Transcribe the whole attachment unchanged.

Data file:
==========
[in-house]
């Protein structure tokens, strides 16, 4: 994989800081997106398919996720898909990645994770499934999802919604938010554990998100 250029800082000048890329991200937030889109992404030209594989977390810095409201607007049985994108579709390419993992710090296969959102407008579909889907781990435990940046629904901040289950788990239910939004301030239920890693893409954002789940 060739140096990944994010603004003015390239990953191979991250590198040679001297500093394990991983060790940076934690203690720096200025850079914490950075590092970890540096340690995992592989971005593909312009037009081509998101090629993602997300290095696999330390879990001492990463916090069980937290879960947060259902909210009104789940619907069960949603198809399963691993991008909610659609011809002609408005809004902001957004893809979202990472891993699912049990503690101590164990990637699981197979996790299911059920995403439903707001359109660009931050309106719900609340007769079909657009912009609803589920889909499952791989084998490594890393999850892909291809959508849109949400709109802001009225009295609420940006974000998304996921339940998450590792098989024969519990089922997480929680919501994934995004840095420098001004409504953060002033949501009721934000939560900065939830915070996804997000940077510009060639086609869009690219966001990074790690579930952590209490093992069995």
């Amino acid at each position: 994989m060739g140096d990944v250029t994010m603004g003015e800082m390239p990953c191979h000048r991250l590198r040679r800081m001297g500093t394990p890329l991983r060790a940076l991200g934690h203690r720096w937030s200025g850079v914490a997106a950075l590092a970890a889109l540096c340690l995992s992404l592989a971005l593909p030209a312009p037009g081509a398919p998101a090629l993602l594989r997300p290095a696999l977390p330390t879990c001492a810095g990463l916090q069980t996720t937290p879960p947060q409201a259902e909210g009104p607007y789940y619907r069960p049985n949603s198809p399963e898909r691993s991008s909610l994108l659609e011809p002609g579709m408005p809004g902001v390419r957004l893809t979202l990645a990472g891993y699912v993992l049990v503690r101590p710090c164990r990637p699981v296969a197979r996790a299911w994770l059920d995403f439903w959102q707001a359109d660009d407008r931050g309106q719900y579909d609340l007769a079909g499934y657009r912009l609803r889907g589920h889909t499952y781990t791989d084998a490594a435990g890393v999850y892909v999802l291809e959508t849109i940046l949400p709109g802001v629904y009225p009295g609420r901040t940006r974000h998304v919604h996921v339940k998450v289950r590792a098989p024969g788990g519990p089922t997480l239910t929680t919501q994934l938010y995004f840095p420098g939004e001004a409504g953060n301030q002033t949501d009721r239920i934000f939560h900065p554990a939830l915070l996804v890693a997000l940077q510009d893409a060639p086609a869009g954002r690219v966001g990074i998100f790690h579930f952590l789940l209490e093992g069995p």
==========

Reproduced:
[in-house]
């Protein structure tokens, strides 16, 4: 994989800081997106398919996720898909990645994770499934999802919604938010554990998100 250029800082000048890329991200937030889109992404030209594989977390810095409201607007049985994108579709390419993992710090296969959102407008579909889907781990435990940046629904901040289950788990239910939004301030239920890693893409954002789940 060739140096990944994010603004003015390239990953191979991250590198040679001297500093394990991983060790940076934690203690720096200025850079914490950075590092970890540096340690995992592989971005593909312009037009081509998101090629993602997300290095696999330390879990001492990463916090069980937290879960947060259902909210009104789940619907069960949603198809399963691993991008909610659609011809002609408005809004902001957004893809979202990472891993699912049990503690101590164990990637699981197979996790299911059920995403439903707001359109660009931050309106719900609340007769079909657009912009609803589920889909499952791989084998490594890393999850892909291809959508849109949400709109802001009225009295609420940006974000998304996921339940998450590792098989024969519990089922997480929680919501994934995004840095420098001004409504953060002033949501009721934000939560900065939830915070996804997000940077510009060639086609869009690219966001990074790690579930952590209490093992069995």
């Amino acid at each position: 994989m060739g140096d990944v250029t994010m603004g003015e800082m390239p990953c191979h000048r991250l590198r040679r800081m001297g500093t394990p890329l991983r060790a940076l991200g934690h203690r720096w937030s200025g850079v914490a997106a950075l590092a970890a889109l540096c340690l995992s992404l592989a971005l593909p030209a312009p037009g081509a398919p998101a090629l993602l594989r997300p290095a696999l977390p330390t879990c001492a810095g990463l916090q069980t996720t937290p879960p947060q409201a259902e909210g009104p607007y789940y619907r069960p049985n949603s198809p399963e898909r691993s991008s909610l994108l659609e011809p002609g579709m408005p809004g902001v390419r957004l893809t979202l990645a990472g891993y699912v993992l049990v503690r101590p710090c164990r990637p699981v296969a197979r996790a299911w994770l059920d995403f439903w959102q707001a359109d660009d407008r931050g309106q719900y579909d609340l007769a079909g499934y657009r912009l609803r889907g589920h889909t499952y781990t791989d084998a490594a435990g890393v999850y892909v999802l291809e959508t849109i940046l949400p709109g802001v629904y009225p009295g609420r901040t940006r974000h998304v919604h996921v339940k998450v289950r590792a098989p024969g788990g519990p089922t997480l239910t929680t919501q994934l938010y995004f840095p420098g939004e001004a409504g953060n301030q002033t949501d009721r239920i934000f939560h900065p554990a939830l915070l996804v890693a997000l940077q510009d893409a060639p086609a869009g954002r690219v966001g990074i998100f790690h579930f952590l789940l209490e093992g069995p």